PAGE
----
Professor Jutta Weldes
Professor Jutta Weldes
Professor of International Relations
Room G.4, 10 Priory Road,
11 Priory Road, Clifton, Bristol
(See a map)
Telephone Number (0117) 954 6862
Instructor at the University of Minnesota 1987-92; Assistant Professor at Kent State University 1992-99. Lecturer at Bristol from 1999, Senior Lecturer from 2002, Reader from 2006, Professor from 2010.
I am currently working on a number of research projects. I am particularly interested in the diverse relations between popular culture and (world) politics. In this stream of research I am currently working on two papers. One, with Christina Rowley, examines representations of in/security in the television show Buffy the Vampire Slayer, arguing that Buffy performs a post-structural understanding of in/security. The second, with Daniel Conway, was inspired by the exhibition 'Dressed for the Occasion' held at Buckingham Palace in 2006 which commemorated the Queen's 80th birthday by displaying 80 of her 'diplomatic' gowns. The paper examines dresses and jewelry worn by Queen Elizabeth II on state visits for representations both of the monarchy and of Britishness within Britain, within the Commonwealth, and within Britain's public diplomacy more generally. I am also engaged in writing a monograph about popular culture and world politics more generally.
A second major project examines the transnationalisation of the state in the context of neo-liberal globalisation and US empire. This project, based on two book chapters - on policing and on empire - and two recent conference papers - on the global torture system and the state's role in the transnational sex industry and sex trafficking - reintegrates the analysis of institutions, and specifically the transnationalising state, into a discourse analytic approach to international relations. I plan to write a book on 'the state as a sex machine' that explores the transnationalisation of the state and policing apparatuses through the investigation of the transnationalisation of the policing of the global sex industry and sex trafficking.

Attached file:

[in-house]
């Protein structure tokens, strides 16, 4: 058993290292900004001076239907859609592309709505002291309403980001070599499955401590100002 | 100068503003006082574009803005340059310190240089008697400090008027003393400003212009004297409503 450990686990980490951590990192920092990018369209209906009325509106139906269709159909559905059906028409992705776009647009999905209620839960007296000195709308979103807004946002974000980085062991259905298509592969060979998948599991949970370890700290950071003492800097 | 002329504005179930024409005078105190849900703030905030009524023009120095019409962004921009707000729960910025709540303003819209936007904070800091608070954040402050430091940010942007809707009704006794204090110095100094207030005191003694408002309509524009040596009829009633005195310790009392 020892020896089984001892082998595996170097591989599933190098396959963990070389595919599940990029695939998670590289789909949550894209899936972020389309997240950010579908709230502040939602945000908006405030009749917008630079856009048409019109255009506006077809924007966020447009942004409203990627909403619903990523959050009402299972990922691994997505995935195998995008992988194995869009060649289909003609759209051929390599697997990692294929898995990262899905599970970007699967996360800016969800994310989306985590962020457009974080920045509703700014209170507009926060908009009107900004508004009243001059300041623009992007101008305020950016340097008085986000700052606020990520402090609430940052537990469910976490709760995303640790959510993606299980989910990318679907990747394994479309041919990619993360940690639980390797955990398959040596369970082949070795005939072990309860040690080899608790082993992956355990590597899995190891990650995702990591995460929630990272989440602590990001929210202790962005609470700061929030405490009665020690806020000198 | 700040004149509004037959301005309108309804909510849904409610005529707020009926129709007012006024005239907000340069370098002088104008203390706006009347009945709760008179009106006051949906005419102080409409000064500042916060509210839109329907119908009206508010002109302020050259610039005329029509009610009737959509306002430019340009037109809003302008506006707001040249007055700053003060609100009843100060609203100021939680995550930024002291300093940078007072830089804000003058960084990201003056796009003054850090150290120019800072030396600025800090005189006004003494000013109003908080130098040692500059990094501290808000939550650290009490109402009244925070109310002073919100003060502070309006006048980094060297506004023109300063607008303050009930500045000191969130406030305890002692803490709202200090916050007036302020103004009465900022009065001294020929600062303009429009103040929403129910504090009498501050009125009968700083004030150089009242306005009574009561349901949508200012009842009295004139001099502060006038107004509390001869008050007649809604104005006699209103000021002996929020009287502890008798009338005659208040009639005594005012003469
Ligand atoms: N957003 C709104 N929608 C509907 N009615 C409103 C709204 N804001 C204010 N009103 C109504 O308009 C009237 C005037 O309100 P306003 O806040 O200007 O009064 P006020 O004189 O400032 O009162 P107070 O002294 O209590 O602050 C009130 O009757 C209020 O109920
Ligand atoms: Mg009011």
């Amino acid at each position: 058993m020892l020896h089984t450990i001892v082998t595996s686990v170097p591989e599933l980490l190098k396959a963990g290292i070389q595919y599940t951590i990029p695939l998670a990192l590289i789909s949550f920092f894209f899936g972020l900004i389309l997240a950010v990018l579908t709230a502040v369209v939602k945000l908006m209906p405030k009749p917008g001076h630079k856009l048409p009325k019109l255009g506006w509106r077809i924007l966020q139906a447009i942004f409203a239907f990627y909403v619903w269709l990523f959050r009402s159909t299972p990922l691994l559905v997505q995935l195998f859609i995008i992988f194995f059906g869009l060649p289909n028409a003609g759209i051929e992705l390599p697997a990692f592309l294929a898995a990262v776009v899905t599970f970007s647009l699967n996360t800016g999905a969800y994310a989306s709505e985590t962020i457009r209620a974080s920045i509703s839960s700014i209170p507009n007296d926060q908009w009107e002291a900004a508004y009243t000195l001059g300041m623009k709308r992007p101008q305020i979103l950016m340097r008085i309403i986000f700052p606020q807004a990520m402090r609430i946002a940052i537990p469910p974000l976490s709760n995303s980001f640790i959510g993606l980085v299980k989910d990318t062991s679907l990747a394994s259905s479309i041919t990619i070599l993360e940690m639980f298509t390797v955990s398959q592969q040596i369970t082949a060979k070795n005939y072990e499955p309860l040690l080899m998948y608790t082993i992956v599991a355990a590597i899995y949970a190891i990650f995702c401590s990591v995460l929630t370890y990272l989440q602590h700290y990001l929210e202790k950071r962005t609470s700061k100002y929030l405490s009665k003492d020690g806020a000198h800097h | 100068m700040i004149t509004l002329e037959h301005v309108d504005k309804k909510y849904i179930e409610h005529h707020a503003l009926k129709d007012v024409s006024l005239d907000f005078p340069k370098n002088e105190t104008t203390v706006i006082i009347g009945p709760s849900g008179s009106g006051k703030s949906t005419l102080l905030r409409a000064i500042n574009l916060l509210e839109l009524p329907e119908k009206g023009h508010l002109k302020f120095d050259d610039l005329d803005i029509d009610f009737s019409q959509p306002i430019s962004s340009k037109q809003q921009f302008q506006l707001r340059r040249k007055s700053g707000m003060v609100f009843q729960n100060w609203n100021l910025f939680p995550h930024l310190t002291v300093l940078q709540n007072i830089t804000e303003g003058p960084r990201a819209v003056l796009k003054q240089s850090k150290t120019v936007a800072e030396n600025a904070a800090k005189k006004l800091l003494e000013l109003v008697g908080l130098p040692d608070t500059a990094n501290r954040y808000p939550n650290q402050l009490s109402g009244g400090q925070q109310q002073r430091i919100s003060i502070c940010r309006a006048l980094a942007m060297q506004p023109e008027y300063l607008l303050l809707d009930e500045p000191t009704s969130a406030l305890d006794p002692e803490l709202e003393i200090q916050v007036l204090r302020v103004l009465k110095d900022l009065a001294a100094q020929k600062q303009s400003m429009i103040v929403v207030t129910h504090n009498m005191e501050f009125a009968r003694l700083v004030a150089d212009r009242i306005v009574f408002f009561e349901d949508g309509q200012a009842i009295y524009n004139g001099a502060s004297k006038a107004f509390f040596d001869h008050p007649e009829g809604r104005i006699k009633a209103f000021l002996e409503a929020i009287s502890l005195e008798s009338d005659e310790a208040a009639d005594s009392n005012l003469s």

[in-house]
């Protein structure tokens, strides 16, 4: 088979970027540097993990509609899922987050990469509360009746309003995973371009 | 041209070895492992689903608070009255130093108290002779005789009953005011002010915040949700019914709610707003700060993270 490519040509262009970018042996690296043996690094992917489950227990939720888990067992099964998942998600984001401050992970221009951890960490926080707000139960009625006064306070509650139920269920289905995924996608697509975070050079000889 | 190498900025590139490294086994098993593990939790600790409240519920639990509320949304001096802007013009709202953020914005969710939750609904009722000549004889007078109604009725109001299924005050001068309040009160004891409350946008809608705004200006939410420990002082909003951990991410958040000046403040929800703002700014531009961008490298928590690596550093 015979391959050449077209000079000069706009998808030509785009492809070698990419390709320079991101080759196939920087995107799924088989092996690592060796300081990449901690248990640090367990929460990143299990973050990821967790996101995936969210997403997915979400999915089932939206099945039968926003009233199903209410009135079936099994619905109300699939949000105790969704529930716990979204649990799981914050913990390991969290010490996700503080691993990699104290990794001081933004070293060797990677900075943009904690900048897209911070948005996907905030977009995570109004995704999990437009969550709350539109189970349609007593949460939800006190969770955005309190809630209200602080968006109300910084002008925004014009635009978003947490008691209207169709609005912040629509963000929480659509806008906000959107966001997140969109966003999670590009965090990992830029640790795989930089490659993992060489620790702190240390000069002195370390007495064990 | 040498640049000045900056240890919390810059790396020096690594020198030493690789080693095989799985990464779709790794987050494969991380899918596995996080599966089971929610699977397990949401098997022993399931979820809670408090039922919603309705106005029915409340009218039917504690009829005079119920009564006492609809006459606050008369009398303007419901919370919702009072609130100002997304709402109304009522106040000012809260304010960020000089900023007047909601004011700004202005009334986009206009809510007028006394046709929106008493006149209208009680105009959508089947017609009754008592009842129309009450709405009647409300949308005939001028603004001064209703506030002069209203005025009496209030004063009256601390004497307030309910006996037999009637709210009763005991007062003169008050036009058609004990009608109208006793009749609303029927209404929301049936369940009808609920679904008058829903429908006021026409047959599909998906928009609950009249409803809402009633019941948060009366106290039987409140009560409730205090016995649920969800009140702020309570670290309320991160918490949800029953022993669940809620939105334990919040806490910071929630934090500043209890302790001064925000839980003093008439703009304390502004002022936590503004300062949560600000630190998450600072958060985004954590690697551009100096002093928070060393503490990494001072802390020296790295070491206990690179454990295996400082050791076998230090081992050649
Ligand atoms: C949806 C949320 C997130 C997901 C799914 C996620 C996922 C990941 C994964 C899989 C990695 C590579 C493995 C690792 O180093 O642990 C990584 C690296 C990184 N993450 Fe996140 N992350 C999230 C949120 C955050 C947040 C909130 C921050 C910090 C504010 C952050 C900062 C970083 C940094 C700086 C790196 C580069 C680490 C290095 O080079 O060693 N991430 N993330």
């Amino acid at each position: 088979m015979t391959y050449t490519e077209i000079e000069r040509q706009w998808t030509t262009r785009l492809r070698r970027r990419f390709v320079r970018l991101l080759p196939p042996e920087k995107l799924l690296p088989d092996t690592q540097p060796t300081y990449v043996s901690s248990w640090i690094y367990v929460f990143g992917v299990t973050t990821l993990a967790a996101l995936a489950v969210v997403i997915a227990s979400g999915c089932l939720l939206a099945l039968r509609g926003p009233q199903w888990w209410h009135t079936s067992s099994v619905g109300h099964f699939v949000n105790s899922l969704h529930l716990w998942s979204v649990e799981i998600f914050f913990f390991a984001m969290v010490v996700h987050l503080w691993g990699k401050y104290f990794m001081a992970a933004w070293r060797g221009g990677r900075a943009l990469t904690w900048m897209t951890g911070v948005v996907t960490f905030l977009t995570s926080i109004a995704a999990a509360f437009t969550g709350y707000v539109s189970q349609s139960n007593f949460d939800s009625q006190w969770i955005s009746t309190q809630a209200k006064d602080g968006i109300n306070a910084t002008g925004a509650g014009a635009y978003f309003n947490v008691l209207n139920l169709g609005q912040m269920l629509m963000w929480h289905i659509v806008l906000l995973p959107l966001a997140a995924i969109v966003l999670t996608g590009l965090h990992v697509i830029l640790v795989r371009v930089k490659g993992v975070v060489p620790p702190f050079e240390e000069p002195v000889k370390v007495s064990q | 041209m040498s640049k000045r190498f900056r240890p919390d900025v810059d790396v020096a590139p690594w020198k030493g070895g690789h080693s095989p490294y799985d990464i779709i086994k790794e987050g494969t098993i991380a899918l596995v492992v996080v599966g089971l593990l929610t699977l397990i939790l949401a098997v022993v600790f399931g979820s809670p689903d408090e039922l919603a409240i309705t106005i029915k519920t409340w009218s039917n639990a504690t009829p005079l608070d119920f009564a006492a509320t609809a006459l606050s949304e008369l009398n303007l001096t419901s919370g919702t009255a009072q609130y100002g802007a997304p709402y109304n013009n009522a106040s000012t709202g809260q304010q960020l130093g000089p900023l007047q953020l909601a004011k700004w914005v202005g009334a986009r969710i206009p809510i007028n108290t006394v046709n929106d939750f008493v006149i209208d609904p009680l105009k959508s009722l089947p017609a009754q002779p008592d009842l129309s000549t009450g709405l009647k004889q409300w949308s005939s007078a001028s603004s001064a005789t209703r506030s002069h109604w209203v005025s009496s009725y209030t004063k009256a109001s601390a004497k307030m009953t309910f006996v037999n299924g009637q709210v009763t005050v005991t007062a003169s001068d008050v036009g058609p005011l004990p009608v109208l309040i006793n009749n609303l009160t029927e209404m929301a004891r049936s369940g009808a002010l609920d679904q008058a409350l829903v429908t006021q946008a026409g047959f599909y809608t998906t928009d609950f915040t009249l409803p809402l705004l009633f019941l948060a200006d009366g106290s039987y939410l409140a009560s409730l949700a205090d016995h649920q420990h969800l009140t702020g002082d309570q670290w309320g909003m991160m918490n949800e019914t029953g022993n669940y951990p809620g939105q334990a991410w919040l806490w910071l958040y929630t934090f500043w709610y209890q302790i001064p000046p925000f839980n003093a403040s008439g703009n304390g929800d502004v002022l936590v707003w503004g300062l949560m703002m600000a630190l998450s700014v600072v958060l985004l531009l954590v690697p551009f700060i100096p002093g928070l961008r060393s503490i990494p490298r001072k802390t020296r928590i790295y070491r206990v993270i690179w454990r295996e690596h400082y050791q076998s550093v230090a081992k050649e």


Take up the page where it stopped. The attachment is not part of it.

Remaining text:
I teach in the broad area of world politics and am particularly interested in the various intertextual relationships between popular culture and world politics, in US foreign policy, and in globalisation. I am also very interested in the state and in questions of gender. I am delighted to supervise both undergraduate, MSc, and PhD dissertations in any and all of these areas (as well as others).
I encourage students to learn critically in order to assess both their own preconceptions about world politics and the received wisdom generally transmitted through the media and popular culture more generally. I encourage students to delve into a variety of resources in learning about world politics, including such artefacts of popular culture as television, films, news media and advertising, primary sources such as government documents, and the vast resources of the internet.
I currently teach:
- Popular Culture and International Relations (final year)
- Feminisms and International Relations (MSc)
In the past I have also taught units at Bristol on:
- World Politics: Instruments of Action (2nd year)
- Theories of International Relations (MSc)
- Debating Globalization (MSc)
- Constructivisms and International Relations (MSc)
In the US I taught a wide array of courses on such topics as:
- Introduction to World Politics
- Scope and Methods of Political Science
- US Foreign Policy
- US National Security Policy
- Understanding War
- The State
- Weldes, J & Laffey, M 2008, Decolonizing the Cuban Missile Crisis. International Studies Quarterly, vol 52 (3)., pp. 555 - 577
- Squires, J & Weldes, J 2007, Beyond being Marginal: Gender and International Relations in Britain. British Journal of Politics and International Relations, vol 9 (2)., pp. 185 - 203
- SHEPHERD, L & Weldes, J 2007, Security: the state (of) being free from danger?. in: HG Brauch (eds) Globalization and Environmental Challenges: reconceptualising security in the 21st century. AFES-Press/Springer, pp. 529 - 536
- Weldes, J 2006, High politics and low data: globalization discourses and popular culture. in: D Yanow, P Schwartz-Shea (eds) Interpretation and Method: empirical research methods and the interpretive turn. M.E. Sharpe, pp. 176 - 186
- Laffey, M & Weldes, J 2004, Representing the International: Sovereignty after Modernity?. in: PA Passavant, J Dean (eds) Empire's New Clothes: Reading Hardt and Negri. Routledge, pp. 121 - 142
Full publications list in the University of Bristol publications system